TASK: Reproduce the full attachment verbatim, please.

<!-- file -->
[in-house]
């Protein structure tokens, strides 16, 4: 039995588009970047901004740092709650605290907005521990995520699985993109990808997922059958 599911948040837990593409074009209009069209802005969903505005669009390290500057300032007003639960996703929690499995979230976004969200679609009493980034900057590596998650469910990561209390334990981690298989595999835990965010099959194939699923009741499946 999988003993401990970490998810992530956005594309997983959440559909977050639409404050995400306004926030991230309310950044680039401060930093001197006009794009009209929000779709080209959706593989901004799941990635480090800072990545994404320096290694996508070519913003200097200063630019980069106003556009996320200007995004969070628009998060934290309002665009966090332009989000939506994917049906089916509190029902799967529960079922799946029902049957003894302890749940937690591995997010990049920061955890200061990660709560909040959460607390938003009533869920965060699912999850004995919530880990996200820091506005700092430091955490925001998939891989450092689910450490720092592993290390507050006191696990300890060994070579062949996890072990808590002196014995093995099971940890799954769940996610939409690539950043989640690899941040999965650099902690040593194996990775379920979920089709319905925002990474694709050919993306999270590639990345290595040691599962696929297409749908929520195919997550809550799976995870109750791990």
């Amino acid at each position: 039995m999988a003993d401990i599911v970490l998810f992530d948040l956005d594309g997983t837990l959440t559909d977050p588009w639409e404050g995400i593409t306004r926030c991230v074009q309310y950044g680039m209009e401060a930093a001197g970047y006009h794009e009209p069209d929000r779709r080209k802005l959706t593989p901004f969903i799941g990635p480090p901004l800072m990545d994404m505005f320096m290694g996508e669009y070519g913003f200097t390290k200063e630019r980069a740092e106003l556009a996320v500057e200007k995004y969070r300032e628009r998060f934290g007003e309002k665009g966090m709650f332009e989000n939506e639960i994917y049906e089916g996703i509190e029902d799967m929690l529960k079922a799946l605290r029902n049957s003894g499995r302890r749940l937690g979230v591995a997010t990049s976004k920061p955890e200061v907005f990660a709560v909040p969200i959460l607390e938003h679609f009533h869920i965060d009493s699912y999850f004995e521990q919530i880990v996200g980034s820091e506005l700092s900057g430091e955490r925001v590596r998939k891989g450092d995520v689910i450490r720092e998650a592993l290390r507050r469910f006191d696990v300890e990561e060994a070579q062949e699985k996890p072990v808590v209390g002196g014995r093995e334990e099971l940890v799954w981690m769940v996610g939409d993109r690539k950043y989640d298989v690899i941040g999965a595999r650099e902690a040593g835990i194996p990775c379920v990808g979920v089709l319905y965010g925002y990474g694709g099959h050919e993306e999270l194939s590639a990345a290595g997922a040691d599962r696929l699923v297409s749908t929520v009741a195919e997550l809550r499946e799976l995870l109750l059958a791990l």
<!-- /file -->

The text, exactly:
[in-house]
């Protein structure tokens, strides 16, 4: 039995588009970047901004740092709650605290907005521990995520699985993109990808997922059958 599911948040837990593409074009209009069209802005969903505005669009390290500057300032007003639960996703929690499995979230976004969200679609009493980034900057590596998650469910990561209390334990981690298989595999835990965010099959194939699923009741499946 999988003993401990970490998810992530956005594309997983959440559909977050639409404050995400306004926030991230309310950044680039401060930093001197006009794009009209929000779709080209959706593989901004799941990635480090800072990545994404320096290694996508070519913003200097200063630019980069106003556009996320200007995004969070628009998060934290309002665009966090332009989000939506994917049906089916509190029902799967529960079922799946029902049957003894302890749940937690591995997010990049920061955890200061990660709560909040959460607390938003009533869920965060699912999850004995919530880990996200820091506005700092430091955490925001998939891989450092689910450490720092592993290390507050006191696990300890060994070579062949996890072990808590002196014995093995099971940890799954769940996610939409690539950043989640690899941040999965650099902690040593194996990775379920979920089709319905925002990474694709050919993306999270590639990345290595040691599962696929297409749908929520195919997550809550799976995870109750791990």
């Amino acid at each position: 039995m999988a003993d401990i599911v970490l998810f992530d948040l956005d594309g997983t837990l959440t559909d977050p588009w639409e404050g995400i593409t306004r926030c991230v074009q309310y950044g680039m209009e401060a930093a001197g970047y006009h794009e009209p069209d929000r779709r080209k802005l959706t593989p901004f969903i799941g990635p480090p901004l800072m990545d994404m505005f320096m290694g996508e669009y070519g913003f200097t390290k200063e630019r980069a740092e106003l556009a996320v500057e200007k995004y969070r300032e628009r998060f934290g007003e309002k665009g966090m709650f332009e989000n939506e639960i994917y049906e089916g996703i509190e029902d799967m929690l529960k079922a799946l605290r029902n049957s003894g499995r302890r749940l937690g979230v591995a997010t990049s976004k920061p955890e200061v907005f990660a709560v909040p969200i959460l607390e938003h679609f009533h869920i965060d009493s699912y999850f004995e521990q919530i880990v996200g980034s820091e506005l700092s900057g430091e955490r925001v590596r998939k891989g450092d995520v689910i450490r720092e998650a592993l290390r507050r469910f006191d696990v300890e990561e060994a070579q062949e699985k996890p072990v808590v209390g002196g014995r093995e334990e099971l940890v799954w981690m769940v996610g939409d993109r690539k950043y989640d298989v690899i941040g999965a595999r650099e902690a040593g835990i194996p990775c379920v990808g979920v089709l319905y965010g925002y990474g694709g099959h050919e993306e999270l194939s590639a990345a290595g997922a040691d599962r696929l699923v297409s749908t929520v009741a195919e997550l809550r499946e799976l995870l109750l059958a791990l």